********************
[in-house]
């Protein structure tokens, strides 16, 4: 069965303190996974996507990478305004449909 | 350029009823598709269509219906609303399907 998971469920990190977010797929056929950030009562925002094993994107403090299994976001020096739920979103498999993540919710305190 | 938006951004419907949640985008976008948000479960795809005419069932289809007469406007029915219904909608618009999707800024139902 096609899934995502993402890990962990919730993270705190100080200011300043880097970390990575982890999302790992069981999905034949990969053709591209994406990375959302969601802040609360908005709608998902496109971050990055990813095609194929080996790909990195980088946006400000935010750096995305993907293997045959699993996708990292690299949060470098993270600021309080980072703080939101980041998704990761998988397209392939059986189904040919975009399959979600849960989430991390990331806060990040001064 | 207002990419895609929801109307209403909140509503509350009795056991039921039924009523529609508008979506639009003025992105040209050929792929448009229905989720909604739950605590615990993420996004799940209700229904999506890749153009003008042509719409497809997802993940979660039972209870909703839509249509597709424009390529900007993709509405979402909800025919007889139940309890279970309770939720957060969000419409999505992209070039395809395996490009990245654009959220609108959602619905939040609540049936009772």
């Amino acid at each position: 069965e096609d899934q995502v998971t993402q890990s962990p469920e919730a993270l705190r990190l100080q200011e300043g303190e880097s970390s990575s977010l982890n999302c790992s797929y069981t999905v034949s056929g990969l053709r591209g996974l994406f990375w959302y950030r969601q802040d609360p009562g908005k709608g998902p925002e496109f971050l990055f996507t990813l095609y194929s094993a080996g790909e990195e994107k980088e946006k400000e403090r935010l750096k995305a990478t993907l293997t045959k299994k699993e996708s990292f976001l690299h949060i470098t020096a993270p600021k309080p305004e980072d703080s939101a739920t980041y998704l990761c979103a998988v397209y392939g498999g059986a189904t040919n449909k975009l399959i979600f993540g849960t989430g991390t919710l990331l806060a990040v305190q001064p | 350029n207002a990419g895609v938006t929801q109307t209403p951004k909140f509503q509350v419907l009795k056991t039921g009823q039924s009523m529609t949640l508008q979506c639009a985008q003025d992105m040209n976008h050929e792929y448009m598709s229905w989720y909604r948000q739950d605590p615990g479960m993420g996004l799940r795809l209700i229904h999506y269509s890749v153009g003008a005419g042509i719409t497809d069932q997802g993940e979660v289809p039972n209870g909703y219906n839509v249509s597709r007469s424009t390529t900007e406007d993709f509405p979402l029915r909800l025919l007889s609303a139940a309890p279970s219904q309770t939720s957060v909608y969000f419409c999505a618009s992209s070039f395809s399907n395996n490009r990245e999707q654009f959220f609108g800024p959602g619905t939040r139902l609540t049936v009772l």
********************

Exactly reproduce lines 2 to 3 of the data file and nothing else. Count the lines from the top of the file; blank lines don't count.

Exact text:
């Protein structure tokens, strides 16, 4: 069965303190996974996507990478305004449909 | 350029009823598709269509219906609303399907 998971469920990190977010797929056929950030009562925002094993994107403090299994976001020096739920979103498999993540919710305190 | 938006951004419907949640985008976008948000479960795809005419069932289809007469406007029915219904909608618009999707800024139902 096609899934995502993402890990962990919730993270705190100080200011300043880097970390990575982890999302790992069981999905034949990969053709591209994406990375959302969601802040609360908005709608998902496109971050990055990813095609194929080996790909990195980088946006400000935010750096995305993907293997045959699993996708990292690299949060470098993270600021309080980072703080939101980041998704990761998988397209392939059986189904040919975009399959979600849960989430991390990331806060990040001064 | 207002990419895609929801109307209403909140509503509350009795056991039921039924009523529609508008979506639009003025992105040209050929792929448009229905989720909604739950605590615990993420996004799940209700229904999506890749153009003008042509719409497809997802993940979660039972209870909703839509249509597709424009390529900007993709509405979402909800025919007889139940309890279970309770939720957060969000419409999505992209070039395809395996490009990245654009959220609108959602619905939040609540049936009772």
């Amino acid at each position: 069965e096609d899934q995502v998971t993402q890990s962990p469920e919730a993270l705190r990190l100080q200011e300043g303190e880097s970390s990575s977010l982890n999302c790992s797929y069981t999905v034949s056929g990969l053709r591209g996974l994406f990375w959302y950030r969601q802040d609360p009562g908005k709608g998902p925002e496109f971050l990055f996507t990813l095609y194929s094993a080996g790909e990195e994107k980088e946006k400000e403090r935010l750096k995305a990478t993907l293997t045959k299994k699993e996708s990292f976001l690299h949060i470098t020096a993270p600021k309080p305004e980072d703080s939101a739920t980041y998704l990761c979103a998988v397209y392939g498999g059986a189904t040919n449909k975009l399959i979600f993540g849960t989430g991390t919710l990331l806060a990040v305190q001064p | 350029n207002a990419g895609v938006t929801q109307t209403p951004k909140f509503q509350v419907l009795k056991t039921g009823q039924s009523m529609t949640l508008q979506c639009a985008q003025d992105m040209n976008h050929e792929y448009m598709s229905w989720y909604r948000q739950d605590p615990g479960m993420g996004l799940r795809l209700i229904h999506y269509s890749v153009g003008a005419g042509i719409t497809d069932q997802g993940e979660v289809p039972n209870g909703y219906n839509v249509s597709r007469s424009t390529t900007e406007d993709f509405p979402l029915r909800l025919l007889s609303a139940a309890p279970s219904q309770t939720s957060v909608y969000f419409c999505a618009s992209s070039f395809s399907n395996n490009r990245e999707q654009f959220f609108g800024p959602g619905t939040r139902l609540t049936v009772l």